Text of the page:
This topic had already drifted through the press some years ago and prompted me at that time, in 2010, to write this blog article. Back then, the topic could still be dismissed as “fake news” due to a lack hitherto of properly documented cases in which photovoltaic facilities could be uniquely identified as fire sources. That has changed now. Many thousands of photovoltaic facilities have been added in the meantime, and occasionally malfunctioned with fire as the outcome. Last week, we experienced our first case of fire, whose cause we were clearly able to attribute to the photovoltaic system. Described next is our systematic search, which began as an utter grope in the dark. A colleague’s inspiration ultimately made it possible to clarify the issue after all.
Before dealing in detail with the case, I would like to point out that this article is not meant to artificially exaggerate potential hazards from photovoltaic facilities. I still consider photovoltaics to be at least as safe as any natural-gas heating. In my view, however, it is necessary to precisely ascertain and communicate the mechanisms which have so far led to fires. Only this will make installing technicians aware of the subject, and I hope that articles like this will help prevent future damage wherever possible.
But now to the actual case. A colleague from Austria had asked us for assistance. Involved in this case was a 100kWp flat-roof photovoltaic facility on a company’s roof where a fire broke out. Passers-by had noticed the fire just by chance. By the time the concerned company had been alerted, some solar modules were already in flames. A hole exposing the underlying insulation had formed in the non-combustible roofing film beneath the solar modules.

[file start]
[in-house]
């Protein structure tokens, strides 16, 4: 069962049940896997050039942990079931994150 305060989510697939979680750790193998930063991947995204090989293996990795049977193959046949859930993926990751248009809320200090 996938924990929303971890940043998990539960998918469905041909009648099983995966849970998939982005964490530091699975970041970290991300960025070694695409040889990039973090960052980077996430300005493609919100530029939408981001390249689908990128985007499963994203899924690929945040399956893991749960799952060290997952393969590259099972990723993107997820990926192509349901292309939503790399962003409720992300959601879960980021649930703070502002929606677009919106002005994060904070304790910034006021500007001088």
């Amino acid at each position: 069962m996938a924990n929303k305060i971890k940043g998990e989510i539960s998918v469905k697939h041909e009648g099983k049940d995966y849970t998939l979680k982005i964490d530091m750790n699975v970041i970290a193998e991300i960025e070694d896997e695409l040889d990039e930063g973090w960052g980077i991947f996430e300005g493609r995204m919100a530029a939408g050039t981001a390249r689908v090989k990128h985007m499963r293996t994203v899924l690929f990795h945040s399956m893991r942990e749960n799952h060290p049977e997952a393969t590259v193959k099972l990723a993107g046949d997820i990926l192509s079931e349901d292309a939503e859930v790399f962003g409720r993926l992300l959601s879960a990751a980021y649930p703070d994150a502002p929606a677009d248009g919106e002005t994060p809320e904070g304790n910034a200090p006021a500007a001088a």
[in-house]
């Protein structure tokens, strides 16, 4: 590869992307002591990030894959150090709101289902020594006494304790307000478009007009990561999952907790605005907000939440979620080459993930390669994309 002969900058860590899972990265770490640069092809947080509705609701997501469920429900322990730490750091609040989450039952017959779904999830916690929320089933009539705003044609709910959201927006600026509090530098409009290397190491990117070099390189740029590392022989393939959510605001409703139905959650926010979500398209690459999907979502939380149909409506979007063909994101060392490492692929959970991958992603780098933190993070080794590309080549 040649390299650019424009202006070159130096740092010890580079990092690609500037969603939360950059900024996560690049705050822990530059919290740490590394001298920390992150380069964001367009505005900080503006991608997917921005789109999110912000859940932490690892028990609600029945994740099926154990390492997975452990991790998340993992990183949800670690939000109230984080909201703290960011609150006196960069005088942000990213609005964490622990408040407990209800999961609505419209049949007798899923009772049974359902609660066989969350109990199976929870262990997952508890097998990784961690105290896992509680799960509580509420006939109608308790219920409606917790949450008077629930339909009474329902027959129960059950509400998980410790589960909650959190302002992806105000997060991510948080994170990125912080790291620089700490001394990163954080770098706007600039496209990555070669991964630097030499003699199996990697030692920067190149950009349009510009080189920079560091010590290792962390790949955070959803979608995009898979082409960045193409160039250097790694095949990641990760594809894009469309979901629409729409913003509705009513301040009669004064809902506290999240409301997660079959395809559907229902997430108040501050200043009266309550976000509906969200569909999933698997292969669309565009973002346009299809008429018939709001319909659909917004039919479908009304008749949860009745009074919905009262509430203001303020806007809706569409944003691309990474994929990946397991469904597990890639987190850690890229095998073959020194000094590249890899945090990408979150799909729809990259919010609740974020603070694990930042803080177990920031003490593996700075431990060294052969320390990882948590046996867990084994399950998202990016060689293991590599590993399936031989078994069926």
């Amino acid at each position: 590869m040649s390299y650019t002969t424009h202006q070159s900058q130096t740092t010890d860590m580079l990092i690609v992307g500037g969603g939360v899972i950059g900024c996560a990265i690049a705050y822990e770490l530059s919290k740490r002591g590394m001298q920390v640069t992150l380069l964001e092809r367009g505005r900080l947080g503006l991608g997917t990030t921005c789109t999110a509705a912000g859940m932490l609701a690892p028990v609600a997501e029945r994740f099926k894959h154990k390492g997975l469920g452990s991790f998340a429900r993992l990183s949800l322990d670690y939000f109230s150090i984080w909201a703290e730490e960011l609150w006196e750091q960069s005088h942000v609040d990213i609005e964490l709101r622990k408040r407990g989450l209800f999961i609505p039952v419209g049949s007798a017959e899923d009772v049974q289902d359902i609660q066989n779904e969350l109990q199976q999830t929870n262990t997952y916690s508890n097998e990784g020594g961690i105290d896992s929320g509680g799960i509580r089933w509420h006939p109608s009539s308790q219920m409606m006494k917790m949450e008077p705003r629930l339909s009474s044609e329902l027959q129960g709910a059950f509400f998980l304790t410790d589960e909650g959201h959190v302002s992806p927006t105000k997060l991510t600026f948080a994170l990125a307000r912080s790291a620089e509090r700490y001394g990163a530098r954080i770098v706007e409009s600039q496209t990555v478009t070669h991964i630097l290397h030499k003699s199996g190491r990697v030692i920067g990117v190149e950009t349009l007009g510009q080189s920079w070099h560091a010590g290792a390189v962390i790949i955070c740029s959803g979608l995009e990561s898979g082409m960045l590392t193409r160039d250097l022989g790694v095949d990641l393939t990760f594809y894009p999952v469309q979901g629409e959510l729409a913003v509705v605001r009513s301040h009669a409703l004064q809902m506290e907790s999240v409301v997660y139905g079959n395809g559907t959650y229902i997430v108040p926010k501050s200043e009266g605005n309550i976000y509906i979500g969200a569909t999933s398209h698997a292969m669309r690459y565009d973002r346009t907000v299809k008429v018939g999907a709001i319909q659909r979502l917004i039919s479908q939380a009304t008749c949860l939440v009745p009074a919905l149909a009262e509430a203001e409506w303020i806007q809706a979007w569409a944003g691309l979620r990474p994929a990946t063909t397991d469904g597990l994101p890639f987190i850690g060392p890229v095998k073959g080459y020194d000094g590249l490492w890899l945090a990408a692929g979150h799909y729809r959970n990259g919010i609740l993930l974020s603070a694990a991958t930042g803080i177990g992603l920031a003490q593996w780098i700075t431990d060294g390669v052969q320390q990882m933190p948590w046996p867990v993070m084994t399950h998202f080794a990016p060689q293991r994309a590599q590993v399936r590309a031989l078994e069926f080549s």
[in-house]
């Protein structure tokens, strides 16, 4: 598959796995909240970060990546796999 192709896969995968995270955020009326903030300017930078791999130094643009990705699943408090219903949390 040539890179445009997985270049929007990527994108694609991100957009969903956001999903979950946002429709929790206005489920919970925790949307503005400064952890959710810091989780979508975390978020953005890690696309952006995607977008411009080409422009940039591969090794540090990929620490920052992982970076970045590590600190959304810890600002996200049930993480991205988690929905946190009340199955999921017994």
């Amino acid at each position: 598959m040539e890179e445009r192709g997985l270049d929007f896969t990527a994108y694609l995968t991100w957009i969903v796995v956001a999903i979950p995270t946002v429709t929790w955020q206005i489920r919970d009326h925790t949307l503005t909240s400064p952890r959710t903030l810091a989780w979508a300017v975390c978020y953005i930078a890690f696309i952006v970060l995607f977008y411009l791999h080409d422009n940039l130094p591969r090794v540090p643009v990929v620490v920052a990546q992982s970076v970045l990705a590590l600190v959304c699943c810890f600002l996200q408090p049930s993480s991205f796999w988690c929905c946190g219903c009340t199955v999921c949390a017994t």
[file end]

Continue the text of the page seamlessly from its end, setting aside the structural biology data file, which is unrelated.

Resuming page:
The insulation was flammable and had already begun to burn. Fortunately, the fire was discovered in time and the outcome mitigated. A total of 29 affected modules had to be dismantled. After the roof had been repaired, the question arose as to what caused the fire. Could the remaining solar panels be put back into operation, or would the entire facility need to be dismantled and disposed of?
To clarify this issue, we proposed performing a dark-iv-curve measurement, a reverse-current thermography, and an electroluminescence test on all module strings. From other cases, we were already familiar with the dark iv-curves of module strings in whose case, for example, arcs arise by torn cell connectors.
In one case, we were able to demonstrate how an arc ignited a solar module’s rear film.
Recognizable on the dark iv-curve, too, were poor plug connections between the solar modules also previously identified as a cause of fire.
Start of the investigations:
The facility had a total of 18 module strings: 15 strings with 22 polycrystalline 250Wp modules in series, and 3 strings with 23 modules in series. 3 of the 22-module-strings were affected by the fire. The DC lines were routed in the building’s basement by means of MC plug-connectors to 3 DC combinerboxes containing a DC disconnector. Installed above that were the three 30kW inverters. When we were about to disconnect the individual DC strings from the DC terminal boxes as part of our preliminary investigations in daylight, we were informed that fireman’s switches were also located on the roof. These were stated to be compulsory in Austria now, and had therefore been retro-fitted on the roof. The measurements of the individual module strings therefore had to take place near the fireman’s switches up on the flat roof.